Developing Your Business Model

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As any entrepreneur will tell you, finding the right business model is imperative to building a sustainable business. Developing your business model is no simple task, as there are numerous types of business models that vary based on what the product is, how it is made, and who will be buying it. In fact, some businesses have multiple business models, serving very different customers. But how effective is a good business model without a purpose behind it? Upon completion of this Skill, you will have a better understanding of what constitutes a business model, how to ensure there is a viable customer segment for your product or service, how to balance providing customer value with making money, as well as the fundamental importance of passion and purpose.

One particularly effective tool for helping to identify and analyze the right model for your business is the Business Model Canvas (BMC). The BMC can be thought of as the building blocks to your business, and a thorough understanding of how each block relates to your business helps increase your effectiveness as an entrepreneur. Here, we will go in depth of each of the nine blocks that comprise the BMC: Customer Value Proposition, Customer Segments, Customer Relationships, Revenue Drivers, Cost Structure, Key Resources, Key Activities, Key Partnerships, and Channels.

While ensuring each of the blocks is as inclusive as possible through hypothesis testing and experimentation, the two most important aspects of the BMC are (1) the Customer Value Proposition (CVP), and (2) the customer segments, or the group of people who will most likely want to purchase your product or service. Understanding a specific segment of customers’ problems and how you can solve them through frequent engagement and testing allows a business to deliver value to that target customer. A business must receive value that can be reflected in a monetary way while providing value for a well-vetted customer segment, or else there is no business to be had.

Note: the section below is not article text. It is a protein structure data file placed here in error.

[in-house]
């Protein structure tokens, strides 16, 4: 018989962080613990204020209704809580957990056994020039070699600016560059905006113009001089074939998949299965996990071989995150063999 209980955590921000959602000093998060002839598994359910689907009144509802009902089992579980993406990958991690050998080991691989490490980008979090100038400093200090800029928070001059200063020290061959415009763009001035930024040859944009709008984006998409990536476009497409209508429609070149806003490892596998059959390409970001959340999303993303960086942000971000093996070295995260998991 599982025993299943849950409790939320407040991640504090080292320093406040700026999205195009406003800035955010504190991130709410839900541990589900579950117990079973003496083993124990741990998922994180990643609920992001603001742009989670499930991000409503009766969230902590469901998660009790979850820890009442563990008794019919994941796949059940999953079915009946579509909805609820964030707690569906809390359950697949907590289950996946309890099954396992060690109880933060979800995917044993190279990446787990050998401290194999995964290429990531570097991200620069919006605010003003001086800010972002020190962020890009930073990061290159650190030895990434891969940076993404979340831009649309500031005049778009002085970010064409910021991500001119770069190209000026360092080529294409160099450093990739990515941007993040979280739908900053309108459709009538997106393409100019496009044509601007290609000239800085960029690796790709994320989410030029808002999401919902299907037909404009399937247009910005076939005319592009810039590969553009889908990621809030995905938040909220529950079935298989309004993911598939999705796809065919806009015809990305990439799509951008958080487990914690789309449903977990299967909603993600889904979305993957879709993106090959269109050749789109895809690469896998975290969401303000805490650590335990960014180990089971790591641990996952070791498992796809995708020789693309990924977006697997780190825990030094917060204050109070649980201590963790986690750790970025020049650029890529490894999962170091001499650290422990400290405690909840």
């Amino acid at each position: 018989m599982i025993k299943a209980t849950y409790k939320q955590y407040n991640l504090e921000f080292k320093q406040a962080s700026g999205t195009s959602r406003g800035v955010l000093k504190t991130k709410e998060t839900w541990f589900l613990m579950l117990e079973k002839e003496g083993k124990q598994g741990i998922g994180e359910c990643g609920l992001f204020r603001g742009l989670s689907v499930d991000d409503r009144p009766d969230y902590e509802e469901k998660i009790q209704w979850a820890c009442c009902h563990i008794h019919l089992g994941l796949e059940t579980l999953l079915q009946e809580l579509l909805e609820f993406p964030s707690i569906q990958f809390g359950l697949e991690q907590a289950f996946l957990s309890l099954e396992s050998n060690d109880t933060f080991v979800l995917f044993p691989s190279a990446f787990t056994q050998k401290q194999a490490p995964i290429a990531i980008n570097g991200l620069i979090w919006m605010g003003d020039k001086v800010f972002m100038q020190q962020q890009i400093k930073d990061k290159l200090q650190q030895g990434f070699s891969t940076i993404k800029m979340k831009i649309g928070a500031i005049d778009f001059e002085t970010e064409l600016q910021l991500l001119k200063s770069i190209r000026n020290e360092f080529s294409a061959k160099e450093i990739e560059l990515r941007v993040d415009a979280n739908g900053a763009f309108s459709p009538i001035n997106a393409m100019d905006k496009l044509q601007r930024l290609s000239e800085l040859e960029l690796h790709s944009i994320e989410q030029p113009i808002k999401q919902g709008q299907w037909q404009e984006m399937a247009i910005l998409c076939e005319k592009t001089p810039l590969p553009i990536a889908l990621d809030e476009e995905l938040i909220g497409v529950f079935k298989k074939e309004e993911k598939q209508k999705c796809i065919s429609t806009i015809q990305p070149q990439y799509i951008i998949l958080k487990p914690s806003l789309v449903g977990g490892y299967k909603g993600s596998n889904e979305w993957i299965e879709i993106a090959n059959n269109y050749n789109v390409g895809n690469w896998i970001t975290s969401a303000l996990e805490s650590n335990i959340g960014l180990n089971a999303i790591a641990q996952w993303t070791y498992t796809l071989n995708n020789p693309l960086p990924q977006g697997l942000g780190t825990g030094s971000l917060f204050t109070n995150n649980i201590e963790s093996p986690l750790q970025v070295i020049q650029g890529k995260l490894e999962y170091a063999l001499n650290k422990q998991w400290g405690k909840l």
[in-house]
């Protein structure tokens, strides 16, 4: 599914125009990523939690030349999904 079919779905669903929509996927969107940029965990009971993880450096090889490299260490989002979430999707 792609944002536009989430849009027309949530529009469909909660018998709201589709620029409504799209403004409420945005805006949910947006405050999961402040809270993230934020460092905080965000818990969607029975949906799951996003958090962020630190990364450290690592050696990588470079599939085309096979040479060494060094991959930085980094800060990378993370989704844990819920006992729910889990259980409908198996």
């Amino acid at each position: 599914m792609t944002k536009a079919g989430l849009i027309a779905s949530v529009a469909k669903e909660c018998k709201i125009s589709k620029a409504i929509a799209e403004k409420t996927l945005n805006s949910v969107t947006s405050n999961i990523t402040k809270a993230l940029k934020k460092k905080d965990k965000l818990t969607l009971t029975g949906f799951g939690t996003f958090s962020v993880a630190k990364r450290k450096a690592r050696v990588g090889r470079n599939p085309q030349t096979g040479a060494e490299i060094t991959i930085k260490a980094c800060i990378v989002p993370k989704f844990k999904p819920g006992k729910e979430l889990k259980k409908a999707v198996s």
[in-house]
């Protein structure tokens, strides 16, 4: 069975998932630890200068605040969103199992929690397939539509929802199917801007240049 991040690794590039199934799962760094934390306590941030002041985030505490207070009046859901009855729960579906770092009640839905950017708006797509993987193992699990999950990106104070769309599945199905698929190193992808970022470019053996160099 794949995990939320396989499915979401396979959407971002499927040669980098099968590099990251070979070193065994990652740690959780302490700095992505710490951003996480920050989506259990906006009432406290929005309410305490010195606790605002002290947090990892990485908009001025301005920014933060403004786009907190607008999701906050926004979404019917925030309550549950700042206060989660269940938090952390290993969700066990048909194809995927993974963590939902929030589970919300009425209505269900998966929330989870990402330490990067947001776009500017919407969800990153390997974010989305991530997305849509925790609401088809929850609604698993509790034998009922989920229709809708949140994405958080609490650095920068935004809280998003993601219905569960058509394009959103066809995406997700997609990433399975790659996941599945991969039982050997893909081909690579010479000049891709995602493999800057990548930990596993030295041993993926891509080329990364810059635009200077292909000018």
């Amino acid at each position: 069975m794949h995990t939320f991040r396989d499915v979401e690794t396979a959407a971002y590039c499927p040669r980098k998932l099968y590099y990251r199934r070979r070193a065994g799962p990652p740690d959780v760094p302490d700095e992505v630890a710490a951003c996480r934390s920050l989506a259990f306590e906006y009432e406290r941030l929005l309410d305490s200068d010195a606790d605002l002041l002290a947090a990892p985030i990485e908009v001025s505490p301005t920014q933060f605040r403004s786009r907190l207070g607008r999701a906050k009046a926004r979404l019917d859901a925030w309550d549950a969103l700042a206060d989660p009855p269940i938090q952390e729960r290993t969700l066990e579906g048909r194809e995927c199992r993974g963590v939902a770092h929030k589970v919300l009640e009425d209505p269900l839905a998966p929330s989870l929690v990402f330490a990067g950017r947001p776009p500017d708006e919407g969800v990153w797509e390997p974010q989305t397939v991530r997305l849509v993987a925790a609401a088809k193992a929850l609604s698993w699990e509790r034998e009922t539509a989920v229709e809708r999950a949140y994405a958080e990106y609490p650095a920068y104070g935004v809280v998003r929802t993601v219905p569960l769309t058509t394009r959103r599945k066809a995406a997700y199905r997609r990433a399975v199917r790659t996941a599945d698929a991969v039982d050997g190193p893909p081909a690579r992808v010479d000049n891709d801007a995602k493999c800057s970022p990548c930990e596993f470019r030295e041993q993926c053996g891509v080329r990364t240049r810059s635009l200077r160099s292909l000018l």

However, even the most well-structured business model will have difficulty without a purpose behind it. In his book The Art of the Start, entrepreneur Guy Kawasaki refers to it as a founder’s “meaning.” An entrepreneur’s why, purpose, or meaning, and by extension the business’ why, purpose, or meaning, is the driving force behind any well-structured business model. This meaning usually stems from a founder’s values, which tend to manifest their way into being the entire company’s values. Not only does this purpose help all stakeholders in a company have a unified vision, but this singular focus also helps steer the business through an ever-changing world.

A well-structured and frequently tested business model is the foundation of any sustainable business. A focused and diligent approach to ensure all of the pieces are in place helps to increase a business’s chances of success. Combining a carefully vetted business model with a focused and shared purpose will ultimately help your business adapt to inevitable change.

Further Reading

Alvarez, C. (2014). Lean customer development: Build products your customers will buys. O’Reilly Media, Inc.
Blank, S. (2013). Why the lean startup changes everything. Harvard Business Review.
Chouinard, Y. (2006). Let my people go surfing: The education of a reluctant businessman. Penguin.
Kawasaki, G. (2004). The art of the start: The time-tested, battle-hardened guide for anyone starting anything. Penguin.
Raz, G.(Producer). (2017, October 16). Bumble – Whitney Wolfe|Audio.
Ries, E. (2011). The lean startup: How today’s entrepreneurs use continuous innovation to create radically successful businesses. Crown Business